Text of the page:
The number of circulating endothelial progenitor cells in an individuals blood –– the precursor cells to those that line the insides of blood vessels –– may be an indicator of overall cardiovascular health, according to research by scientists at the National Heart, Lung, and Blood Institute (NHLBI) and Emory University School of Medicine. The research was published in the Feb. 13 issue of the New England Journal of Medicine.
The endothelial cells lining the blood vessels provide essential communication between the vessels themselves and circulating blood cells, allowing the blood to flow smoothly. In diseases such as atherosclerosis, however, the endothelial layer becomes damaged and the vessels do not function efficiently. Until recently, scientists believed that nearby endothelial cells were recruited to help repair damaged blood vessels or form new ones to circumvent blocked vessels or to repair wounds. Evidence now shows, however, that endothelial progenitor cells, probably generated in the bone marrow, circulate in the bloodstream and are recruited to form new blood vessels or repair damaged ones.
The NHLBI and Emory scientists postulated that endothelial cells generated in the bone marrow contribute to continuous repair of the endothelial lining of blood vessels and that a lack of these cells can lead to vascular dysfunction and the progression of cardiovascular disease. They measured the number of "colony-forming units," or clumps, of endothelial progenitor cells in the peripheral blood of 45 men with a mean age of approximately 50 years. The men had various degrees of cardiovascular risk, but no history of cardiovascular disease. The researchers also measured blood vessel function using non-invasive high-resolution ultrasound of the brachial artery.
Ron Sauder | EurekAlert!
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Friction stir welding is a still-young and thus often unfamiliar pressure welding process for joining flat components and semi-finished components made of light metals.
Scientists at the University of Stuttgart have now developed two new process variants that will considerably expand the areas of application for friction stir welding.
Technologie-Lizenz-Büro (TLB) GmbH supports the University of Stuttgart in patenting and marketing its innovations.
Friction stir welding is a still-young and thus often unfamiliar pressure welding process for joining flat components and semi-finished components made of...
Optical quantum computers can revolutionize computer technology. A team of researchers led by scientists from Münster University and KIT now succeeded in putting a quantum optical experimental set-up onto a chip. In doing so, they have met one of the requirements for making it possible to use photonic circuits for optical quantum computers.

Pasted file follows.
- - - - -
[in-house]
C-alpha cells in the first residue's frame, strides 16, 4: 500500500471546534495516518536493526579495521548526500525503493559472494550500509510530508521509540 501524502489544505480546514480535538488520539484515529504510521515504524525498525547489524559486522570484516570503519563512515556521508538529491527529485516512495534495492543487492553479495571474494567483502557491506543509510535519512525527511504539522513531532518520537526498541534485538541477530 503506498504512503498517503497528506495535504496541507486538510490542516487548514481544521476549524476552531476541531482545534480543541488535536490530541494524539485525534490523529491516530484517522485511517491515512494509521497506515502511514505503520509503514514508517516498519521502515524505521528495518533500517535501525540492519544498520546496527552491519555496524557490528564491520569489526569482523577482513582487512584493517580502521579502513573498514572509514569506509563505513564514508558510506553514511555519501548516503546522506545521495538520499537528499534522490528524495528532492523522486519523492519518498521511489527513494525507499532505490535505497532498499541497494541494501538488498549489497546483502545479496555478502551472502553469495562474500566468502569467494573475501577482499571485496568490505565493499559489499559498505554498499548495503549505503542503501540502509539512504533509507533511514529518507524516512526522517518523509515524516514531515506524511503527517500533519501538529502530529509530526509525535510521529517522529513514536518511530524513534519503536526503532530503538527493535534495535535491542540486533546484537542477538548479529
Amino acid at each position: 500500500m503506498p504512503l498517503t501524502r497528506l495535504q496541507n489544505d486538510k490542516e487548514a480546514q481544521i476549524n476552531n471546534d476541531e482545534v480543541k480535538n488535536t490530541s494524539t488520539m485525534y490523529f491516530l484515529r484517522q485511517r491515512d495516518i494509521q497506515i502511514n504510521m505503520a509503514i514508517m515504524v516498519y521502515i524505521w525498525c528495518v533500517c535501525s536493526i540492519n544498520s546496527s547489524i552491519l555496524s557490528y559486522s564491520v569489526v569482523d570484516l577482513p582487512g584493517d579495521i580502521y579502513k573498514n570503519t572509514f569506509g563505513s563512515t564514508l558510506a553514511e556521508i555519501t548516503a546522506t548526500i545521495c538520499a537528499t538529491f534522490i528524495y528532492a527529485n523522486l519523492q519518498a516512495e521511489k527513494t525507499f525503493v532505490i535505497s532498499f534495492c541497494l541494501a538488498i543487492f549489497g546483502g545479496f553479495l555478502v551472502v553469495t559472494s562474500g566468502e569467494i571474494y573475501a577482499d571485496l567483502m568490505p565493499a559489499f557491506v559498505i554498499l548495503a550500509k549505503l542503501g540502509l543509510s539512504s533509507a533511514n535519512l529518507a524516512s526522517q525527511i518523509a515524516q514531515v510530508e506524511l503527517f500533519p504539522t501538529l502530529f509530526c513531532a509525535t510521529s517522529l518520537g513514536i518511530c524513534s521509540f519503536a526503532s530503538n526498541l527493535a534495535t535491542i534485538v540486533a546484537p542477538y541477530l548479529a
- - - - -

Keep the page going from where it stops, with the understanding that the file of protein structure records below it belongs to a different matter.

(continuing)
Optical quantum computers are what people are pinning their hopes on for tomorrow’s computer technology – whether for tap-proof data encryption, ultrafast...
The Fraunhofer Institute for Organic Electronics, Electron Beam and Plasma Technology FEP has been developing various applications for OLED microdisplays based on organic semiconductors. By integrating the capabilities of an image sensor directly into the microdisplay, eye movements can be recorded by the smart glasses and utilized for guidance and control functions, as one example. The new design will be debuted at Augmented World Expo Europe (AWE) in Berlin at Booth B25, October 18th – 19th.
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With the help of artificial intelligence, chemists from the University of Basel in Switzerland have computed the characteristics of about two million crystals made up of four chemical elements. The researchers were able to identify 90 previously unknown thermodynamically stable crystals that can be regarded as new materials. They report on their findings in the scientific journal Physical Review Letters.
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For the first time, Fraunhofer IKTS shows additively manufactured hardmetal tools at WorldPM 2016 in Hamburg. Mechanical, chemical as well as a high heat resistance and extreme hardness are required from tools that are used in mechanical and automotive engineering or in plastics and building materials industry. Researchers at the Fraunhofer Institute for Ceramic Technologies and Systems IKTS in Dresden managed the production of complex hardmetal tools via 3D printing in a quality that are in no way inferior to conventionally produced high-performance tools.
Fraunhofer IKTS counts decades of proven expertise in the development of hardmetals. To date, reliable cutting, drilling, pressing and stamping tools made of...
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